And how it affects your pocketbook, explained
Buying a new screen is exciting, but the jargon-heavy spec sheets can make you feel overwhelmed. One of the primary specifications that defines your viewing experience is the screen’s resolution.
If you’ve tinkered with your Windows display settings in the past, you’ve probably come across the word resolution. Changing the resolution can help If you have an overscan issue when using your HDTV as a monitor or want to improve your display quality. But what does resolution mean?
What Does Screen Resolution Mean?
Resolution is a measure that describes the clarity of an image displayed by the screen. The term is used for both hardware components like screens (TVs, monitors, and mobile screens), and software components like images.
Screen resolution is expressed as the number of pixels that a screen produces horizontally and vertically (i.e., width x height).
Instead of writing the resolution as width x height, most spec sheets use terms like 720p (HD), 1080p (Full HD), and 4K. These are the most commonly used resolutions, at least currently, though there are several other resolutions like 1440p, 2K, and 8K, as well.
All these resolutions can be expressed as width x height:
- 480p: 640 x 480 pixels (SD)
- 720p: 1280 x 720 pixels (HD)
- 1080p: 1920 x 1080 pixels (Full HD)
- 2K: 2048 x 1080 pixels
- 1440p: 2560 x 1440 pixels
- 4K: 3840 x 2160 pixels
- 8K: 7680 x 4320 pixels
We’ll circle back to resolution, but let’s first talk about what pixels are.
What Are Pixels?
A pixel is a dot on your screen. Collectively, all the pixels on your screen make up the images that you see on your TV or monitor. If you look real close, you can see each pixel as tiny dots on the screen.
The more pixels there are on your screen, the better the quality of the image. This is why a higher resolution translates to better, crisper images.
For instance, a 4K resolution screen has 3840 pixels from left to right, and 2160 pixels from top to the bottom. This means the ratio of horizontal to vertical pixels (i.e., aspect ratio) is 16:9.
Almost all screen resolutions (except a few like 4K Ultra HD) have an aspect ratio of 16:9. This ensures uniformity so the images on your screen don’t appear stretched or distorted, or have any padding around the border.
Most Common Resolutions
720p, 1080p, and 4K are currently the most common screen resolutions today. Knowing a little about these resolutions is helpful when you’re trying to make an informed decision about your new screen.
What is 720p resolution?
A 720p (i.e., high definition) screen has 1280 x 720 pixels, which means it has a total of 921,600 pixels. 720p was the industry standard about a decade ago, but has since been replaced by 1080p. However, 720p is still used in a lot of small-sized screens.
What is 1080p resolution?
A 1080p (i.e., Full HD) screen has 1920 x 1080 pixels, which translates to 2,073,600 pixels. That’s over twice as many as on a 720p screen. If you’re confused between 720p and 1080p, it’s best to pick 1080p. It’s currently the dominant resolution in which most of the online and TV content is produced.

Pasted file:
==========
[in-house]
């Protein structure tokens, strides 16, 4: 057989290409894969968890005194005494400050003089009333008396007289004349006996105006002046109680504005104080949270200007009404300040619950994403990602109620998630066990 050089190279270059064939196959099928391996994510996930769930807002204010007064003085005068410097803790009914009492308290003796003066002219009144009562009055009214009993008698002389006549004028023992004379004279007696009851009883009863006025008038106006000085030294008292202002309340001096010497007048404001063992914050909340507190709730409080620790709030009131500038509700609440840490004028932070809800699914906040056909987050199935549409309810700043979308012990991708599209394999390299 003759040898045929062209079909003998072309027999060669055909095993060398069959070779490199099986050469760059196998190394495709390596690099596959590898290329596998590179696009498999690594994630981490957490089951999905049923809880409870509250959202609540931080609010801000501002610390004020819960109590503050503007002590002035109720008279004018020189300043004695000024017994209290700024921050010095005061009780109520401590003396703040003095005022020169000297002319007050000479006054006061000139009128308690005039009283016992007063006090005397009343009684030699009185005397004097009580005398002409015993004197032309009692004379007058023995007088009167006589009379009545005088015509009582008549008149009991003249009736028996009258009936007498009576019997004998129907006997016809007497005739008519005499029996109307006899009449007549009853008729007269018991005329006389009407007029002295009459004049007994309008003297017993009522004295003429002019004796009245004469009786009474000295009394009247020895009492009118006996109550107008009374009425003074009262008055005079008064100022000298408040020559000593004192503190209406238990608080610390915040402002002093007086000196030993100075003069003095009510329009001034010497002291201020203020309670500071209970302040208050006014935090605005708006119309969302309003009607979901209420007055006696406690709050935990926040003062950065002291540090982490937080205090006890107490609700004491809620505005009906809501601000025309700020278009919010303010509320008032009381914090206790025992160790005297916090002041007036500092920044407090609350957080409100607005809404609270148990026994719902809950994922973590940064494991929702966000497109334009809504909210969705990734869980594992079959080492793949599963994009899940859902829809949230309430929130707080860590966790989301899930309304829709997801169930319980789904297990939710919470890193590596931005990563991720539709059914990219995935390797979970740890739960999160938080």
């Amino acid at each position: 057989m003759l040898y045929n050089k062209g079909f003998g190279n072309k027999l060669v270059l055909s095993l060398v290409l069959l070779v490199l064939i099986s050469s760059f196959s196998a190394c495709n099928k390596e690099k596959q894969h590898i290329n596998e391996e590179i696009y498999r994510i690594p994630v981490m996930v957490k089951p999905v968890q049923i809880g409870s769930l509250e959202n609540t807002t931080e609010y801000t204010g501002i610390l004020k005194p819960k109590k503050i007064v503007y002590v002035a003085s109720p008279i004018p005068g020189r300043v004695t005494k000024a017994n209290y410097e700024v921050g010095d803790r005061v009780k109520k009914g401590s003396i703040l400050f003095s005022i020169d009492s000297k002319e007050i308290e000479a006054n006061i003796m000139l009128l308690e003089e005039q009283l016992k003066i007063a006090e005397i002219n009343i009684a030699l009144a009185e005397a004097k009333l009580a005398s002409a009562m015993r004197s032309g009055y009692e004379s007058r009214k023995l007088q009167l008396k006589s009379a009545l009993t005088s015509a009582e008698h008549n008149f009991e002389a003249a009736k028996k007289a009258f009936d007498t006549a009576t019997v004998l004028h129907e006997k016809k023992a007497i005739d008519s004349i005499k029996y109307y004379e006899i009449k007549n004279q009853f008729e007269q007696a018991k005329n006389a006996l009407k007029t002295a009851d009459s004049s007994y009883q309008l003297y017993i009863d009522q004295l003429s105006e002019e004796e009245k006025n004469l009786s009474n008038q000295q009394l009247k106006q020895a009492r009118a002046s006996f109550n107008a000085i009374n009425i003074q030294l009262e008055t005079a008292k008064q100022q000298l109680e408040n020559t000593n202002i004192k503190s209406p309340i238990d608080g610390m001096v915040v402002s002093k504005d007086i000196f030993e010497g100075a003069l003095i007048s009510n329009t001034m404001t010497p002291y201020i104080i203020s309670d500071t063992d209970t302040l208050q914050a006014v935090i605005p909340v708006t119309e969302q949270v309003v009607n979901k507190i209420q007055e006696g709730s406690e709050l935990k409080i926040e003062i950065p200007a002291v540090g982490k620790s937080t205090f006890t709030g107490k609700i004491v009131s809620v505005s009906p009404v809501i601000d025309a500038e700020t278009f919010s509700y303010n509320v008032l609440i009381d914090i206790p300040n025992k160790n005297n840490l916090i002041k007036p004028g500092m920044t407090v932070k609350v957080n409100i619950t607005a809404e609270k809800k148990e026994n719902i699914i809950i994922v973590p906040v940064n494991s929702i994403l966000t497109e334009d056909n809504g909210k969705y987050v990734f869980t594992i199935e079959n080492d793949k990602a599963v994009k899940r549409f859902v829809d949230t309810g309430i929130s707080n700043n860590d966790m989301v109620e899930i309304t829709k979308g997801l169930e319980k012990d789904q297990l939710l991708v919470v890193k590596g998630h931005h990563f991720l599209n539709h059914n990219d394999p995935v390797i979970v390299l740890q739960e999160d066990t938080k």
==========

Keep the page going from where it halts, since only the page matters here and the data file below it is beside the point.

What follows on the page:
What is 4K resolution?
A 4K screen has 3840 x 2160 pixels or a total of 8,294,400 pixels. That’s 4x the pixels on a 1080p screen, or 9x the pixels on a 720p screen. However, 4K screens can also be Ultra HD, which is different from 4K.
4K screens have been around for a while, but have only recently entered the mainstream. This is because they used to be fairly pricey, but they’re now available at a much more pocket-friendly price.
Things to Consider When Choosing a Resolution
Now that you know what resolution means, you may be curious as to what factors you should consider when choosing a screen resolution. The two primary things you should consider are your screen’s size and your viewing distance from the screen.
If you’re buying a small screen, say 24 inches, anything beyond 1080p won’t make a significant difference. If you’re buying a 65-inch screen though, you should choose 4K as a minimum.
The reason? Pixel density.
Pixel density is the number of pixels packed in one inch of the screen, and is measured using a metric called pixels per inch (PPI). It’s important for a large screen to have higher resolution, so the pixel density is high enough to display good quality images.
For instance, a 65-inch TV with 4K resolution has a ppi of about 67. Compare that with a 24-inch TV with 1080p resolution, which has a higher ppi of about 91. Even though the 65-inch TV has a higher resolution, the images will appear crisper on the 24-inch TV because of higher pixel density.
If you’re buying a TV, a ppi of 90-110 is considered the sweet spot. For a monitor, you should aim for a higher ppi of about 200-250 or more, depending on your viewing distance. You can use an online ppi calculator for comparing screens with different sizes and resolutions.
Another factor you should consider is the viewing distance, which depends on what you use the screen for. If you’re buying a TV, you’ll probably view it from a greater distance than a monitor. This means you can opt for a slightly lower ppi.
However, if you’re buying a computer monitor, your viewing distance from the screen will be relatively less. A higher ppi will make sure that you don’t see pixels on your screen while you’re using it.
Ready for an Upgrade?
If you’ve had your screen for a while, and it’s time for an upgrade, aim for 1080p as a bare minimum. If you don’t have a budget constraint and are buying a medium or large screen, consider investing in a 4K screen.
When you’re spending a lot of money buying a 4K screen, it’s natural to worry about how long it will stay relevant. However, 8K is far from entering the mainstream. Though available, it’s impractically expensive.